where brain science and marketing meet
Today I have the honor of being a guest blogger on the brainy blog, Neuromarketing. My post, Maslow, Emotion, and a Hierarchy of Service, proposes a Maslow-inspired hierarchy on the topic of meeting consumer needs and motivations with customer service. Please check it out and let me know what you think.
I thought I’d take this opportunity to tell you about the Neuromarketing blog which I regularly read. It’s run by Roger Dooley president of Dooley Direct, LLC. I’ve always been fascinated by the dynamics behind consumer behavior (one of my degrees is in Psychology) and Neuromarketing covers this topic so well.
Here are a few posts which stood out to me:
In this post, Roger discussed the book, Yes! 50 Scientifically Proven Ways to Be Persuasive, by Robert Cialdini, which reports some interesting findings on the effectiveness of handwritten notes.
Cialdini found that adding a handwritten note to a mailed survey improved the response rate by one third to 48% — and a handwritten note on a Post-It affixed to the survey more than doubled the response to 75%. He attributed these boosts to the “reciprocity” effect. The recipient recognizes that the sender apparently put some personal effort into the mailing, and is more likely to reciprocate with some effort of his own.
Roger concluded by suggesting a few kinds of mail communications that could be improved by such enhanced personalization.
“Note” to self!
Roger linked rats and loyalty programs by reporting, “Back in the 1930s, researchers made an interesting discovery: rats running a maze to reach food ran faster as they got closer to the food. This finding led to the ‘goal gradient hypothesis,’ which states…the closer the goal, the more effort you expend to get there.
“So what does this have with loyalty programs? A few years ago, Columbia University researchers examined the goal gradient hypothesis using unwitting human subjects, and found that people behave a lot like rats. Give them a coffee punch card that rewards them with a free coffee when full, and they will drink coffee more frequently as they approach a fully stamped card.”
Roger zeroed in on one particularly fascinating conclusion: providing someone with a “head start” can be an effective boost to a loyalty program. He suggested, “A plane ticket that requires using 25,000 frequent flyer miles would not seem as “close” as one that requires 35,000 miles but in which the customer starts with 10,000 miles. Coffee shops should consider [giving] bonus punches upon first use [of a punch card].”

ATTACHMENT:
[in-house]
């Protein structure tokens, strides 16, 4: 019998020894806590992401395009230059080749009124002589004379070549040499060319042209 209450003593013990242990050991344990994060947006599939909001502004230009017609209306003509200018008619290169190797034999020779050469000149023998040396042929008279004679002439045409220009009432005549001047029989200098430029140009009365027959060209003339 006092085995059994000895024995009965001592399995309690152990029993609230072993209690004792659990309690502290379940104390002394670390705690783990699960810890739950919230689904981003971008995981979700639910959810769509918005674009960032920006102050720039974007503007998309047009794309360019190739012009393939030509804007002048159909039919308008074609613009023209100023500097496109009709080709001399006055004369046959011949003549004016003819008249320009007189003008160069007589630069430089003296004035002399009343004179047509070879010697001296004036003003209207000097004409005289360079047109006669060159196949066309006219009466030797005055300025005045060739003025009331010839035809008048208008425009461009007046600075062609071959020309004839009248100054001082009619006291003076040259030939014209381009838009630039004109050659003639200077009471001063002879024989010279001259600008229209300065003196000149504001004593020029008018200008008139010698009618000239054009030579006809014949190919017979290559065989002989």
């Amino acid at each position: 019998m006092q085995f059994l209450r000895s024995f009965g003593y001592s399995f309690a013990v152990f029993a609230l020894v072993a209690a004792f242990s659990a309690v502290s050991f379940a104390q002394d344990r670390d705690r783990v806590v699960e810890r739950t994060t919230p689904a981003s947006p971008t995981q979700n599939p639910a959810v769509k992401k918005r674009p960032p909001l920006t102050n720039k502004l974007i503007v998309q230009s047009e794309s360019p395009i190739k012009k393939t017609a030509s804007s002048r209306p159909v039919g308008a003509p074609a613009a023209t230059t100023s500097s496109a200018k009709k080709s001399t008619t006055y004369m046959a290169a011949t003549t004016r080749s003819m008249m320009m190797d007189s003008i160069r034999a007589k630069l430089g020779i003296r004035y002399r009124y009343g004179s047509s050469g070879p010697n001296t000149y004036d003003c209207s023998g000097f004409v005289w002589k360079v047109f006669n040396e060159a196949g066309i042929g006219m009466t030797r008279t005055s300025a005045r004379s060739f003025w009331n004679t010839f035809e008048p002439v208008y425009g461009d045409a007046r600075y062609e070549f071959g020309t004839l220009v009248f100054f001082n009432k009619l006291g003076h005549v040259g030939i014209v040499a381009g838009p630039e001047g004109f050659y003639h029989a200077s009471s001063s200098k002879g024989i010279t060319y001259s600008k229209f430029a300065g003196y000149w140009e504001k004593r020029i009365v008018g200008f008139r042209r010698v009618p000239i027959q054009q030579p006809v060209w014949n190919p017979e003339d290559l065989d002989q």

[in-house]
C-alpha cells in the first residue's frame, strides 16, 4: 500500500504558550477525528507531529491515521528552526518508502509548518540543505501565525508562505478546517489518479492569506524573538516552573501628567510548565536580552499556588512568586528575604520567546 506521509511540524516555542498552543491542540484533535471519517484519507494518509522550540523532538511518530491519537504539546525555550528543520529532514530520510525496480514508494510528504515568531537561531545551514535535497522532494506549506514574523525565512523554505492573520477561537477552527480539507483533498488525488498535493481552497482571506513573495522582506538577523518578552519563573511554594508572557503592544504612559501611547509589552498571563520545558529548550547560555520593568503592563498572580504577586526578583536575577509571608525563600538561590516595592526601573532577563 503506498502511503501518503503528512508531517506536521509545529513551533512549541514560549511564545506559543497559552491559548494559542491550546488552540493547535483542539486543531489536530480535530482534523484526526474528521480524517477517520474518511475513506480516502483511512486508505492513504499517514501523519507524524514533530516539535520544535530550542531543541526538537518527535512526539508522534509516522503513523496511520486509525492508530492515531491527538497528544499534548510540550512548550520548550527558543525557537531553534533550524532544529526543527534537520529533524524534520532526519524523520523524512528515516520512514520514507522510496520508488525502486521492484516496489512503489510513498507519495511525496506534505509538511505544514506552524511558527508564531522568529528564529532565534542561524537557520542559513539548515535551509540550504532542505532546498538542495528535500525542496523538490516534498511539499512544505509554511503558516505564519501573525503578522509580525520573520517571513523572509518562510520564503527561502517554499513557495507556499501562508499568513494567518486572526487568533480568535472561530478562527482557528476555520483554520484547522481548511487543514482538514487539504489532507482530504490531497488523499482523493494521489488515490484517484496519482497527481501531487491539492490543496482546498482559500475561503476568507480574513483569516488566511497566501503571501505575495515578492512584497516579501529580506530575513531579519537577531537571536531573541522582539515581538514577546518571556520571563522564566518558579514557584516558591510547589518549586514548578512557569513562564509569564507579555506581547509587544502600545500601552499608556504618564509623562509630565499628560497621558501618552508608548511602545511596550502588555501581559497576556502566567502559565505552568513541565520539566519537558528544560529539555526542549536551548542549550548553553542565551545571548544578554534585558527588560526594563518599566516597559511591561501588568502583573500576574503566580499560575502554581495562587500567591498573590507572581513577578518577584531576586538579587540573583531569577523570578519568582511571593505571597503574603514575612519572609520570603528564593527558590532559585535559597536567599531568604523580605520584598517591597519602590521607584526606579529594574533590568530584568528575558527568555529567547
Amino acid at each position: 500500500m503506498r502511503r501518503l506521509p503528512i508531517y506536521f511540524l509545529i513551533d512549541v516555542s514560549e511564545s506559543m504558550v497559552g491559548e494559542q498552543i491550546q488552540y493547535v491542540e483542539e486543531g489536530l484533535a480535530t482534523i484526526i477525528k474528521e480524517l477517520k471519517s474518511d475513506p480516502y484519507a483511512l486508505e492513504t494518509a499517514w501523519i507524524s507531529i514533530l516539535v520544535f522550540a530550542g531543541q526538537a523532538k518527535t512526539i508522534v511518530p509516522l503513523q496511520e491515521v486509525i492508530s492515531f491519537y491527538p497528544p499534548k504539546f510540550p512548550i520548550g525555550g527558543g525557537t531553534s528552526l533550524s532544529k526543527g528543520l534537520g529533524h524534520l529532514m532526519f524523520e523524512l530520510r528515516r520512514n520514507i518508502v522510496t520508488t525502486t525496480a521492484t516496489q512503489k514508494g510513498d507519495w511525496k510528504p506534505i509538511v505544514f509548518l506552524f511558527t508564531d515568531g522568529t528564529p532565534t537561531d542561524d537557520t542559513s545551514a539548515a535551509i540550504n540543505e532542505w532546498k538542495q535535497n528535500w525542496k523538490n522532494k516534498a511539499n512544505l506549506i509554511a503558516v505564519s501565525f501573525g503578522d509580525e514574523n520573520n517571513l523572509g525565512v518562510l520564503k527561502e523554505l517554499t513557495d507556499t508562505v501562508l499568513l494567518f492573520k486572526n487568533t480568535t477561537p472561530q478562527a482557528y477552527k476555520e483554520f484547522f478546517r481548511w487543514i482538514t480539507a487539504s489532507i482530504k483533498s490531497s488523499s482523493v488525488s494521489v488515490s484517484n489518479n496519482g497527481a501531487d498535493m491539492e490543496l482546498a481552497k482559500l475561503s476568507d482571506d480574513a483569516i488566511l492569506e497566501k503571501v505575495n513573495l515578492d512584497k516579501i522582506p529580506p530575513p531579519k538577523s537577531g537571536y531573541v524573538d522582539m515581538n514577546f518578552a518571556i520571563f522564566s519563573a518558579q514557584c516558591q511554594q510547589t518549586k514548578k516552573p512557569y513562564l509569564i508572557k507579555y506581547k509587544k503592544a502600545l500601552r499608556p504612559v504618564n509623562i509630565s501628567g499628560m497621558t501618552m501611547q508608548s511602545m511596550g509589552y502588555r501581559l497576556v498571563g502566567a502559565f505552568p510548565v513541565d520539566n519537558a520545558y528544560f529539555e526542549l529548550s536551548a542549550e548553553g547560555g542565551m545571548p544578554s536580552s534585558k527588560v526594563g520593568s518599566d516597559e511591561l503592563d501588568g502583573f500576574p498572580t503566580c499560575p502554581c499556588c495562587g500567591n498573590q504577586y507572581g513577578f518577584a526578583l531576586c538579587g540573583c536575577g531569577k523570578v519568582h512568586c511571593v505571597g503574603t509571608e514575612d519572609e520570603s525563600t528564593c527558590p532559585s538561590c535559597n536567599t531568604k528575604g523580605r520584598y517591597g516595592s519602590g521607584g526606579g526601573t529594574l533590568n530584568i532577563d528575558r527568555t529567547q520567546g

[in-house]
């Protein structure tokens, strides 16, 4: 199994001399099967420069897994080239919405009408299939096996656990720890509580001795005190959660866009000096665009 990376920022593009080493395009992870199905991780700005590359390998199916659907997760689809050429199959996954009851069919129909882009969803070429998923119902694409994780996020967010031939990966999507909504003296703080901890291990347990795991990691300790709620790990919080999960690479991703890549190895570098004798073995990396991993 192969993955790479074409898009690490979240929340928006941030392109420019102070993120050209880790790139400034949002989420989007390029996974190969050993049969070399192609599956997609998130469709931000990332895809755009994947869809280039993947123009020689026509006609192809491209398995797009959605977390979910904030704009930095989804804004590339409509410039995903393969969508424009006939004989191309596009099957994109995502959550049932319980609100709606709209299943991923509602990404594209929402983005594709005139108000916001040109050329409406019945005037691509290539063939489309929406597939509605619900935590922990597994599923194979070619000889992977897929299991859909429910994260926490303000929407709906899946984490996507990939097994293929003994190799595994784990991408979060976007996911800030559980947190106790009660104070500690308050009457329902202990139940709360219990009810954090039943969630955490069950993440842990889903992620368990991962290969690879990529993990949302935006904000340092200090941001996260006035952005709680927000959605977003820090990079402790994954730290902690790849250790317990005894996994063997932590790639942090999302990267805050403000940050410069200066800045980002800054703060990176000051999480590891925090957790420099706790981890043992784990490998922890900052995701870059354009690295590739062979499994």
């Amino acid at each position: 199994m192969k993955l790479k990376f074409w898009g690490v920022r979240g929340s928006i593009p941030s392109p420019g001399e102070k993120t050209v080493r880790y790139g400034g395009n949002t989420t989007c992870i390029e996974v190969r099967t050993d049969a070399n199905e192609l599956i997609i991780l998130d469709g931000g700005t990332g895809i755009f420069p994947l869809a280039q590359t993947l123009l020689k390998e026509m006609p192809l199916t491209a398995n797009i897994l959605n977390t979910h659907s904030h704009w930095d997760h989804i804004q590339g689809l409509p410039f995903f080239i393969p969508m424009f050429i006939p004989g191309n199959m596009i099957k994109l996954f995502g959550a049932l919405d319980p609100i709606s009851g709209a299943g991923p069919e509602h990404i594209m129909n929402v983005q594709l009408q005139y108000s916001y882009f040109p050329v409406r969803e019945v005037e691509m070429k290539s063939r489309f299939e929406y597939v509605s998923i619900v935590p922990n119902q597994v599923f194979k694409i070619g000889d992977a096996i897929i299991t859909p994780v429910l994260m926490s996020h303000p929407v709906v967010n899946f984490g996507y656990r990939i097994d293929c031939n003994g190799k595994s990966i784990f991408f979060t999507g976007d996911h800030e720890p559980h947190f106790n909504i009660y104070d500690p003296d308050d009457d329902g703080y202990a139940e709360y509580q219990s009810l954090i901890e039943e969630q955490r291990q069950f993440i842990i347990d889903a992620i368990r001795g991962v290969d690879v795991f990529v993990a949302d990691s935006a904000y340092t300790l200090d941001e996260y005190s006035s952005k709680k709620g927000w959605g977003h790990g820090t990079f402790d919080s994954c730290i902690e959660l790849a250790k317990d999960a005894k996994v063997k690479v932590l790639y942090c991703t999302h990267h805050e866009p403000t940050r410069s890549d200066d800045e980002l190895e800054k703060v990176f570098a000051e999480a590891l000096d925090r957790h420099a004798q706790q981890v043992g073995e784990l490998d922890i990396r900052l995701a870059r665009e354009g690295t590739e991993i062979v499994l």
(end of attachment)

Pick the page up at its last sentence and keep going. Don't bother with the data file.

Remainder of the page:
Really interesting stuff!
“Did you ever get a meal at a restaurant that you didn’t like, but have them wrap up the leftovers anyway?,” Roger asked in this intriguing post. He explained, “Even though the food’s flavor is unlikely to improve with age, there may be an explanation for the seemingly irrational behavior.”
According to B. Venkatesh, a self-proclaimed investment psychologist, our reluctance to abandon the distasteful food can be attributed to a “pain of wasting” – the more we paid for the meal, the more it will “hurt” to discard the leftovers. Roger observed, “I think this is all part of the broader issue of sunk costs (what economists call money that has already been spent and can’t be recovered)…sunk costs do indeed affect our decisions whether or not that is rational.”
Definitely something to consider for cross-selling (and left-overs)!
Roger wrote about the book Brand Immortality: How Brands Can Live Long and Prosper by Hamish Pringle and Peter Field. The authors found that campaigns with purely emotional content performed about twice as well (31% vs. 16%) [as those] with only rational content, and those that were purely emotional did a little better (31% vs 26%) than those that mixed emotional and rational content. “They attributed this result to our brain’s ability to process emotional input without cognitive processing, as well as our brain’s more powerful recording of emotional stimuli.”
Importantly they noted that while an emotional marketing campaign may be more effective, creating ads that engage consumer emotions isn’t easy – and they suggested that committing to an emotional branding approach be “hard-wired into the fabric of the brand,” which Roger noted, “requires a major commitment as well as good understanding of consumer motivation.”
Which brings me back to why I really like reading the Neuromarketing blog – and why I wrote the guest post. Understanding the why behind the what of consumer attitudes and behavior seems the key to effective marketing.